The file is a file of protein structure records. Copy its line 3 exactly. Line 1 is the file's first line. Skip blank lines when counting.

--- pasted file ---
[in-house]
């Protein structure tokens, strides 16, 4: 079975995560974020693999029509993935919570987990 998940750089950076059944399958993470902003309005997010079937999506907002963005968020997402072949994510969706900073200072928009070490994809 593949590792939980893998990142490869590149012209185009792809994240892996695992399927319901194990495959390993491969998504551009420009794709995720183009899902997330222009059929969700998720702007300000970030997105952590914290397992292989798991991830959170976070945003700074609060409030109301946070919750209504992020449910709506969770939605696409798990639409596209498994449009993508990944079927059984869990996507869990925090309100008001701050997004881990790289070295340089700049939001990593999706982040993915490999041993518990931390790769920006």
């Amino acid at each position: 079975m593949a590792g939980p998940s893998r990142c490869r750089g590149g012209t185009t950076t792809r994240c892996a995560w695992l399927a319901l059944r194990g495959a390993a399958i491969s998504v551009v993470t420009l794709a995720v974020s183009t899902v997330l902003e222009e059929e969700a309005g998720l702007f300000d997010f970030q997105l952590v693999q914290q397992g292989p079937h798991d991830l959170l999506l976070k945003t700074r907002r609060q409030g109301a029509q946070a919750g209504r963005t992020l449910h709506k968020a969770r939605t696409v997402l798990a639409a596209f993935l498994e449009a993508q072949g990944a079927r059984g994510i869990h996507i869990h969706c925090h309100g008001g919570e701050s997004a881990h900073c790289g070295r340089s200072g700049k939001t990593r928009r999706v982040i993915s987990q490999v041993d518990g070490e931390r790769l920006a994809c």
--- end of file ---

């Amino acid at each position: 079975m593949a590792g939980p998940s893998r990142c490869r750089g590149g012209t185009t950076t792809r994240c892996a995560w695992l399927a319901l059944r194990g495959a390993a399958i491969s998504v551009v993470t420009l794709a995720v974020s183009t899902v997330l902003e222009e059929e969700a309005g998720l702007f300000d997010f970030q997105l952590v693999q914290q397992g292989p079937h798991d991830l959170l999506l976070k945003t700074r907002r609060q409030g109301a029509q946070a919750g209504r963005t992020l449910h709506k968020a969770r939605t696409v997402l798990a639409a596209f993935l498994e449009a993508q072949g990944a079927r059984g994510i869990h996507i869990h969706c925090h309100g008001g919570e701050s997004a881990h900073c790289g070295r340089s200072g700049k939001t990593r928009r999706v982040i993915s987990q490999v041993d518990g070490e931390r790769l920006a994809c």